The Blitz Detective by Mike Hollow

I’m pleased to share my review for The Blitz Detective by Mike Hollow, published by Allison and Busby last week. Thank you to the publisher for a digital review copy via NetGalley – my thoughts are my own and not influenced by the gift. This book was published previously as Direct Hit (The Blitz Detective).

Synopsis:

Saturday 7th September, 1940.

The sun is shining, and in the midst of the good weather Londoners could be mistaken for forgetting their country was at war – until the familiar wail of the air-raid sirens heralds an enemy attack. The Blitz has started, and normal life has abruptly ended – but crime has not.

That night a man’s body is discovered in an unmarked van in the back streets of West Ham. When Detective Inspector John Jago is called to the scene, he recognises the victim: local Justice of the Peace, Charles Villiers. The death looks suspicious, but then a German bomb obliterates all evidence. War or no war, murder is still murder, and it’s Jago’s job to find the truth.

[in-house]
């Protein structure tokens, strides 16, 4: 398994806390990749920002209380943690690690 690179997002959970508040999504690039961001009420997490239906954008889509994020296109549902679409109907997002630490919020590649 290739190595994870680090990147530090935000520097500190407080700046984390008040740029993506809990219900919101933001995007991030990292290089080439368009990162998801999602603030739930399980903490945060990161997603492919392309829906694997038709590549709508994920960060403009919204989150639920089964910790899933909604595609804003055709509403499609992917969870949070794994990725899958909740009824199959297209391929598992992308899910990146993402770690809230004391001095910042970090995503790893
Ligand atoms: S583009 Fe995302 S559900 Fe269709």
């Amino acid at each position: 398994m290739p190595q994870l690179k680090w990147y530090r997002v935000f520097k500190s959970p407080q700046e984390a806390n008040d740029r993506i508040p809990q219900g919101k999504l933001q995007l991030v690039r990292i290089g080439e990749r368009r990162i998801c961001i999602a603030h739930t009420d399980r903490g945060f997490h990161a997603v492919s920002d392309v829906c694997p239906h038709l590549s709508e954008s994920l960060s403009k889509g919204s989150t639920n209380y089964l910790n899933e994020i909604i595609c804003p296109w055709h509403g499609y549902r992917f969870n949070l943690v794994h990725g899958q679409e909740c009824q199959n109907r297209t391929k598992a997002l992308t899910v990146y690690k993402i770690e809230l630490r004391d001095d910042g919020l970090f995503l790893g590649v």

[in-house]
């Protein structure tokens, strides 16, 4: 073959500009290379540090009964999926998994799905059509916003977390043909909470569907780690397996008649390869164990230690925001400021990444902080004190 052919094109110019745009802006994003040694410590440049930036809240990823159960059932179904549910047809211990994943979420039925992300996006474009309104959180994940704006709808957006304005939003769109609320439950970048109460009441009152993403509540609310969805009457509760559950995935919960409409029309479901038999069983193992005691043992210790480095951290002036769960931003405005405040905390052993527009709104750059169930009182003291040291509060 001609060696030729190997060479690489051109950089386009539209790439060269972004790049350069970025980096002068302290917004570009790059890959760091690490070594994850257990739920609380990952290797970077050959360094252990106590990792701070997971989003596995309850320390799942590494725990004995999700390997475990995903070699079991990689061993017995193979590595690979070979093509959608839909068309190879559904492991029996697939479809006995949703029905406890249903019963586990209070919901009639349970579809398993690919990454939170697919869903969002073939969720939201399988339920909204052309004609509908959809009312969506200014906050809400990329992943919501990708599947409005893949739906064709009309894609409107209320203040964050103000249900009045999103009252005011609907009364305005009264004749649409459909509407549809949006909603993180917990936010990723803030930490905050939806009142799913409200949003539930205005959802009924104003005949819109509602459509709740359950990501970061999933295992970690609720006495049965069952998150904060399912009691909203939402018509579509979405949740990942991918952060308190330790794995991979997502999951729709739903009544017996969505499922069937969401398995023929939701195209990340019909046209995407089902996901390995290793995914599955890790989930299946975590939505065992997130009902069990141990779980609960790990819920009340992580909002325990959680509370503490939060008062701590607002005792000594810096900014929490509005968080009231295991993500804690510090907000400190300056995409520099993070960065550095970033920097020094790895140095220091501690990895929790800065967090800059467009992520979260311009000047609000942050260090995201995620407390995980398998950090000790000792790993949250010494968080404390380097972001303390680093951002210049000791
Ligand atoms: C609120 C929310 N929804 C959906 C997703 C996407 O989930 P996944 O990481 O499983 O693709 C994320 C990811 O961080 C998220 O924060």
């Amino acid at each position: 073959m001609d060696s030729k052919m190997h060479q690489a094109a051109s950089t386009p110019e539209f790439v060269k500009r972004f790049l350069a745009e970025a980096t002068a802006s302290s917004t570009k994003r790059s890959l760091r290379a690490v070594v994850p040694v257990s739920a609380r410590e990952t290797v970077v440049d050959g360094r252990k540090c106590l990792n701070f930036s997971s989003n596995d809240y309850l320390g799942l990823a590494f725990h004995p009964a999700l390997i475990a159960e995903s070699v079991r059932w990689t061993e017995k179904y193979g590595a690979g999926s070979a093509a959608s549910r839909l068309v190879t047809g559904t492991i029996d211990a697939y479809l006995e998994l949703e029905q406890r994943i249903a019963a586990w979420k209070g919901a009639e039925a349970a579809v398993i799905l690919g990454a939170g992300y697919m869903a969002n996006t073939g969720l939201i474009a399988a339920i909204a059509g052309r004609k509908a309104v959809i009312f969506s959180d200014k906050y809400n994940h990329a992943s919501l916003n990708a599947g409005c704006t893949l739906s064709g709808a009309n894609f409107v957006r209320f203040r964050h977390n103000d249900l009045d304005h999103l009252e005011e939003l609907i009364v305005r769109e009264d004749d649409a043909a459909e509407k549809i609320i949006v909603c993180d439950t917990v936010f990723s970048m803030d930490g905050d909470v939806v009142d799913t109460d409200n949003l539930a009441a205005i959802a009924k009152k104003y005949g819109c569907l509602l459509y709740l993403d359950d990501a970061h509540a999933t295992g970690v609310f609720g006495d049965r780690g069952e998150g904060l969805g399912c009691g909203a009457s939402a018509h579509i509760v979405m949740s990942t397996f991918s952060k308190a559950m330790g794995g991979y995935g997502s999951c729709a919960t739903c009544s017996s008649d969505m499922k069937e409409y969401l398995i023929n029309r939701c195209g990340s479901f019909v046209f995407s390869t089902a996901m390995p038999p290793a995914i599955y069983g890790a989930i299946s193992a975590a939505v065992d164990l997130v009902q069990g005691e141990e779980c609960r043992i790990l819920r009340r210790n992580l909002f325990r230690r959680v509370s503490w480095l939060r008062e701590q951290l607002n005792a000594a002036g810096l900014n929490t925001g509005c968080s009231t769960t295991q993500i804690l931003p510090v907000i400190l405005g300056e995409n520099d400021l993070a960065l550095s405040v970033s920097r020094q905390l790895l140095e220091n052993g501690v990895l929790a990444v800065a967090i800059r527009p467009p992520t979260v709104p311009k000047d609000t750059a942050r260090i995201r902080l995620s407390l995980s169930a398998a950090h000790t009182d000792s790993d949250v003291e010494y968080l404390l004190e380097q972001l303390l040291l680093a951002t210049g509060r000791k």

My thoughts:

I enjoyed this crime fiction / historical fiction book. I must admit that I was initially drawn to the book after reading the synopsis because the victim’s surname is Villiers and I am employed by the social mobility charity Villiers Park Educational Trust.

An older detective is working with a young detective to solve a murder of a local businessman and magistrate, complicated by the evidence being destroyed by a German bomb. I enjoyed the criminal investigations and also the historical details – 1940’s London was brought to life.

I look forward to reading more of the books featuring DI Jago – a number of the other books by Mike Hollow in the series are being republished by Allison and Busby over the next few months.

Mike Hollow information (from Goodreads):

I first got into print when I was eleven. A boys’ comic published a feeble limerick I’d sent them and paid me five shillings, a fat sum at that age. But the postal order was nothing compared with seeing my words in print.